What Does 200 Calories Look Like?
OUR OFFICE SNACKETERIA doesn't discriminate:
It's stocked with everything from single-serving bags of baby
carrots (for when you're trying to watch what you eat) to full-size
candy bars (for when only chocolaty nougat will do). Sandwiched
somewhere between the two extremes - mmm,
sandwiches! - are bags of pretzels that have been thoughtfully
pre-dosed into 100-calorie portions.
Such foresight can be helpful, because all too often we don't
know the caloric content of the food we eat unless it comes from a
package with nutrition information on the side. But what about that
morning latte, that cup of hummus or - gulp! - that candy bar?
"Nobody knows how many calories they should be eating, nobody
knows how many they are eating, and nobody knows how many calories
are in foods," says registered dietitian and USA Today
food blogger Dawn Jackson Blatner. "I would say it's beyond
calorie-confused. It's calorie-oblivious."
Don't guess how many calories you should be consuming a day. You
can find out the recommended number based on your height, weight
and activity level using one of the many calorie calculators
online, such as the one at mayoclinic.com (just type "calorie calculator"
into the search box).
Once you have that number, it's time to put things into
perspective - literally. Get ready to gaze upon some of your
favorite snacks, 200 calories at a time.
1. NONFAT LATTE
Belly up for a 16-ounce grande and you will still have 30 calories
to spare-plus, the milk provides 16 grams of protein and 48 percent
of the day's calcium.
2. BABY CARROTS
Hope you're hungry: Depending on the size of those "babies," 200
calories means eating 40 to 50 of them. Added bonus: Your vitamin A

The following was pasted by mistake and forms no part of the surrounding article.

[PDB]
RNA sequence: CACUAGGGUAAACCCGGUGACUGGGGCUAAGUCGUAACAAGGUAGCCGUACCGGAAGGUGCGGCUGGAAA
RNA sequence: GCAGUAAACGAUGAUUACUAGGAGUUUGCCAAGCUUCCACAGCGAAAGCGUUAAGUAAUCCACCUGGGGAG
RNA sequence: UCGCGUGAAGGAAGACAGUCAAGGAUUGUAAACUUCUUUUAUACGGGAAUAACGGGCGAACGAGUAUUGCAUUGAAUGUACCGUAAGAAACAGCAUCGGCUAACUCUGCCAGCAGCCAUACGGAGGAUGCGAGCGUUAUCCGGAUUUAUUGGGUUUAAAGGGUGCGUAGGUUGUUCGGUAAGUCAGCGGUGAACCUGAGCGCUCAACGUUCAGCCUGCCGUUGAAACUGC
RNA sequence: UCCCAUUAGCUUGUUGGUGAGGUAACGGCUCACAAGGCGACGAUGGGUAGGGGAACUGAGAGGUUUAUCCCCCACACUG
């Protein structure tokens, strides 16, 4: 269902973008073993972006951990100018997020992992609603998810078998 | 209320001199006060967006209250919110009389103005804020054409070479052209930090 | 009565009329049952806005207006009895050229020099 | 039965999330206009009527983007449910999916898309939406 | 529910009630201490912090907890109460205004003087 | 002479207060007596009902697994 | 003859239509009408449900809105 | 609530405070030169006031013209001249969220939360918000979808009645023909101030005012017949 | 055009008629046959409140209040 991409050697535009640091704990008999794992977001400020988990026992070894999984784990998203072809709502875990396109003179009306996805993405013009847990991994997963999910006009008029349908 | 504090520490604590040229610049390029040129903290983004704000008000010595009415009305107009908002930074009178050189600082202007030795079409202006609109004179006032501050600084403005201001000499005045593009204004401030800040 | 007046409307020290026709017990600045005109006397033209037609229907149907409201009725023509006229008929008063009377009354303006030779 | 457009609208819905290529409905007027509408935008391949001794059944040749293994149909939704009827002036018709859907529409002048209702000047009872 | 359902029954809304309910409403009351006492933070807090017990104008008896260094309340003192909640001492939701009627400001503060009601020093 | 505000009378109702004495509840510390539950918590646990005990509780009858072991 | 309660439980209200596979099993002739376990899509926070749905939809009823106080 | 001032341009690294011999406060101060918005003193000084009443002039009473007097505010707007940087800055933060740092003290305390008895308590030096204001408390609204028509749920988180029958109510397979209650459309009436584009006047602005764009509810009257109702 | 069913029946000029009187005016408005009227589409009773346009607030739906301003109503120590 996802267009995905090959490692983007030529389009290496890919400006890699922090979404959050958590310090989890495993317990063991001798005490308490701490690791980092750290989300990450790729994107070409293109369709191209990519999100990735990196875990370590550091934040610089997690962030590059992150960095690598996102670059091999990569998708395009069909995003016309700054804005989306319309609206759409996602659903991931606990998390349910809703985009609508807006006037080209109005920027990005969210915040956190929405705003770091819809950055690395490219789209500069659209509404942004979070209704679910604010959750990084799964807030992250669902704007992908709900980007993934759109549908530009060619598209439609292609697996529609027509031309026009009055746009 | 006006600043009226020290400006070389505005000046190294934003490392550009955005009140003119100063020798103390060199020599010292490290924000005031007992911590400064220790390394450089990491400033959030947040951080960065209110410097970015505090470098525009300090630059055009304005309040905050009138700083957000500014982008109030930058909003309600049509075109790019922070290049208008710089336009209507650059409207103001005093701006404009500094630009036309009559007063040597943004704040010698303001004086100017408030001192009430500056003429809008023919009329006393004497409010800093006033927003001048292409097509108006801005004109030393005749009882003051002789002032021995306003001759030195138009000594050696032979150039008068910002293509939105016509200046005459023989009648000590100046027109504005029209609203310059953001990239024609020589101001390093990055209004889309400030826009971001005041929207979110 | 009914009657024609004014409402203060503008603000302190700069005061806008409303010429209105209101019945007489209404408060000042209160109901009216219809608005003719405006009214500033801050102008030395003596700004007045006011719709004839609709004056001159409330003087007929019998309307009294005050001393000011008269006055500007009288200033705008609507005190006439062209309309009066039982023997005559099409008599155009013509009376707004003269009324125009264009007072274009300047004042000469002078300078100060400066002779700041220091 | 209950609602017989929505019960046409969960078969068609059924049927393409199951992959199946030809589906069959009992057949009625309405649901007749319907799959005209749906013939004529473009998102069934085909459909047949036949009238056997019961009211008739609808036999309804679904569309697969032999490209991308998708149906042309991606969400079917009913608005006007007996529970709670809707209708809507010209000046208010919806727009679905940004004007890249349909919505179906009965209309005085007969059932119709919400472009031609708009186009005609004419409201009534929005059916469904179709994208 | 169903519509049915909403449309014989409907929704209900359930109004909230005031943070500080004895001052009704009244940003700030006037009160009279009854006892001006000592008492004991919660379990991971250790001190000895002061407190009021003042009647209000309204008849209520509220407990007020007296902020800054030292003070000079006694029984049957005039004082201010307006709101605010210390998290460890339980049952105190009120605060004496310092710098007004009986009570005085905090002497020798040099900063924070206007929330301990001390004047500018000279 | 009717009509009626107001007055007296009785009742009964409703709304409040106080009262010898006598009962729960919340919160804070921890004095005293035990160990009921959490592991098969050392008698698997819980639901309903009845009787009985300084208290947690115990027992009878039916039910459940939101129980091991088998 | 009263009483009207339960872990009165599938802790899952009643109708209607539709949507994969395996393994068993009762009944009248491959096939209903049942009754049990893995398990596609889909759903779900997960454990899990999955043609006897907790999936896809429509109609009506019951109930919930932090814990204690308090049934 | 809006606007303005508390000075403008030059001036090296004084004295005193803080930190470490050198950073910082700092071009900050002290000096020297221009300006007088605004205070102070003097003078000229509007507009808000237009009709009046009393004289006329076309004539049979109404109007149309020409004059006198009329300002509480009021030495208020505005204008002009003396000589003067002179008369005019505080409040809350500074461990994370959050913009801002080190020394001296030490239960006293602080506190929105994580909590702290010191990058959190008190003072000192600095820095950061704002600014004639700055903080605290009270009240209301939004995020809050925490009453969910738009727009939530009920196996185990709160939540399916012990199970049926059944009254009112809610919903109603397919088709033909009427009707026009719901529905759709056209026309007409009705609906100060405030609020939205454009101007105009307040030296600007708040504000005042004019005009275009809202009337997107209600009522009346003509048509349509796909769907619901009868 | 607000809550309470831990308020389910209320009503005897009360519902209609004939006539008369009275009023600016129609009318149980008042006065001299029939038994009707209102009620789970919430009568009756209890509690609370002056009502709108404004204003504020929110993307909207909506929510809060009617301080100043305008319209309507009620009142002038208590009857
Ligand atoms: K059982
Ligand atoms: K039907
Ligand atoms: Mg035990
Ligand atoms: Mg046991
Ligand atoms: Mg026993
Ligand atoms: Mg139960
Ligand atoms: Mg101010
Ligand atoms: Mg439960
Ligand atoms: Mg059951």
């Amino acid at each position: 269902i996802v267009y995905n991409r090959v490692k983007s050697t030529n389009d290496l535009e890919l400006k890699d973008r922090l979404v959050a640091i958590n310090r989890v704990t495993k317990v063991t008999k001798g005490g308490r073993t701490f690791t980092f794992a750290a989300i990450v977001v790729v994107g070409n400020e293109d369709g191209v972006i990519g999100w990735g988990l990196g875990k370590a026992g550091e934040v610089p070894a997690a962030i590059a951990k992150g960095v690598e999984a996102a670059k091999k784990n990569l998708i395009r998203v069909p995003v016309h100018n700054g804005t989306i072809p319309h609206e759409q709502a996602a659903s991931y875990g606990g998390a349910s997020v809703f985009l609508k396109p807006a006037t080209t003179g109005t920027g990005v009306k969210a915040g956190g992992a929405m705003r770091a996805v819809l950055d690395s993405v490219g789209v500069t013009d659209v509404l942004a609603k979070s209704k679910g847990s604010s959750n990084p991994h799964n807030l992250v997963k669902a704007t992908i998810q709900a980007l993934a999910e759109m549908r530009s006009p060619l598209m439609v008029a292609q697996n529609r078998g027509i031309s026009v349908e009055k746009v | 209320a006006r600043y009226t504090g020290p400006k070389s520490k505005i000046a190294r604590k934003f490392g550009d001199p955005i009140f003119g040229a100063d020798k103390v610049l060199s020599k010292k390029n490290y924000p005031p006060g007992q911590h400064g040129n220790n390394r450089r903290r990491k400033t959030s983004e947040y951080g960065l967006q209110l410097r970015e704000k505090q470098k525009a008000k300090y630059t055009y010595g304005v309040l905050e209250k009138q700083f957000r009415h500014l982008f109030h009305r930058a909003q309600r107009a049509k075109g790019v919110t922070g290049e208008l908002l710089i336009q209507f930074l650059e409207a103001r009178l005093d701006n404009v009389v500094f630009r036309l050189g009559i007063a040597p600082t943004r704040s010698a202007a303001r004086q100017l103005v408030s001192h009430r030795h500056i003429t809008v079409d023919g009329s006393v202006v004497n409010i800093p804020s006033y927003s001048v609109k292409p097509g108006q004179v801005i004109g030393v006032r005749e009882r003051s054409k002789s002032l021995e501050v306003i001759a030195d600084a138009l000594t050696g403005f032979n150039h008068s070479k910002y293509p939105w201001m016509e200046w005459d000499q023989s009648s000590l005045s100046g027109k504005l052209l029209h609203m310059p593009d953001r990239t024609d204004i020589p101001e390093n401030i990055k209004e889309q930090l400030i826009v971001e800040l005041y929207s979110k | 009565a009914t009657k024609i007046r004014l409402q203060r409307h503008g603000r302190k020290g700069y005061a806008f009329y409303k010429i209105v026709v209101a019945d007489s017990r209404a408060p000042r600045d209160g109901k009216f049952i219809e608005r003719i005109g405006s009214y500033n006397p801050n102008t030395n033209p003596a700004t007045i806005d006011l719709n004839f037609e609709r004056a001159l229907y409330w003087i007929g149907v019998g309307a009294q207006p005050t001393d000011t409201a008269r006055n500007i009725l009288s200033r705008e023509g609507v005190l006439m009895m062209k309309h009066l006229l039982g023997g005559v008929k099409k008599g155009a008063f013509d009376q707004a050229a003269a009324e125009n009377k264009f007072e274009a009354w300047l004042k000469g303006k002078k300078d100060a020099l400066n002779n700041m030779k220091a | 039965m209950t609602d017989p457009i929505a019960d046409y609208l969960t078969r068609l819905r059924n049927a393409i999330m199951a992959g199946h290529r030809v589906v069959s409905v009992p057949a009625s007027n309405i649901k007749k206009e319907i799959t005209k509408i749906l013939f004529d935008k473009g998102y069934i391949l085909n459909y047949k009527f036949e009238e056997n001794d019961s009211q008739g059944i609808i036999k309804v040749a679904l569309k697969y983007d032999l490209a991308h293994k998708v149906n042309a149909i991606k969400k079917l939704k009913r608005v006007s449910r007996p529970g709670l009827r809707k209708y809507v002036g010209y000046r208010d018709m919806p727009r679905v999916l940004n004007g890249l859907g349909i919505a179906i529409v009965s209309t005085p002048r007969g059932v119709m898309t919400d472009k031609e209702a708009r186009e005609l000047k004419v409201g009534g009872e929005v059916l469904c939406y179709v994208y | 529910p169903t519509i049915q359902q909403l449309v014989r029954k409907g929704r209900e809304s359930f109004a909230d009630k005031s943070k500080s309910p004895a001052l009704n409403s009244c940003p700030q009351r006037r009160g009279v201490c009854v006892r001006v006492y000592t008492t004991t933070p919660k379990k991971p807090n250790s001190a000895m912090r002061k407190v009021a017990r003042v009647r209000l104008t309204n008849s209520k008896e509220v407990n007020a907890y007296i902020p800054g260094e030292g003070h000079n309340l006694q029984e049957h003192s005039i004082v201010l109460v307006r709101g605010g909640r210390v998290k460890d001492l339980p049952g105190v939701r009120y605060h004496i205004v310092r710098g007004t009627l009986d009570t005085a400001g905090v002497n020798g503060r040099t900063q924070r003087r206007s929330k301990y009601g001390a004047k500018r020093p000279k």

for the day will be through the roof.
Dip away! A half-cup of hummus clocks in just over 200 calories,
and is high in ber, too.
You might be surprised to learn you could eat almost six strips of
bacon in a 200-calorie allowance. Just be warned they contain 36
percent of the day's sodium, and 26 percent of the day's saturated
5. SNICKERS CANDY BAR
The good news: Technically, you can have two Snickers candy bars
and come in just under 200 calories! The bad news: That's two of
the "fun-size" minis. A regular 2-ounce bar contains 276 calories -
and the same amount of saturated fat as those six strips of
Ready for the new New Math? Two-hundred calories equals 58 plain
chocolate M&M's. But you'll have consumed more saturated fat
than either the bacon or the Snickers.
7. MICROWAVE POPCORN
With the "ultimate butter" option, six cups of popped corn comes
in at 204 calories … and about
36 percent of the day's saturated fat. Go with the "light butter"
option to drop that to 130 calories and 14 percent of the day's
An apple a day? Try two - no matter whether you prefer Granny
Smith, Gala or Red or Yellow Delicious, a pair of medium-sized
apples contains about 180 calories - and provides plenty of fiber
and vitamin C.
Just for the heck of it: Celery is a "zero-calorie food,"
so-called because the body burns more calories chewing and
digesting it than it earns from eating it. You will have to lay
waste to more than one platter of crudités to consume 200 calories'
worth of raw celery - try 10½ cups. The good news: You also will
have reached more than 100 percent of the daily value of vitamin A.
The bad news: You will have just eaten 10½ cups of celery (and
still somehow not reached 100 percent of the daily value for fiber,
- By Sam Mittelsteadt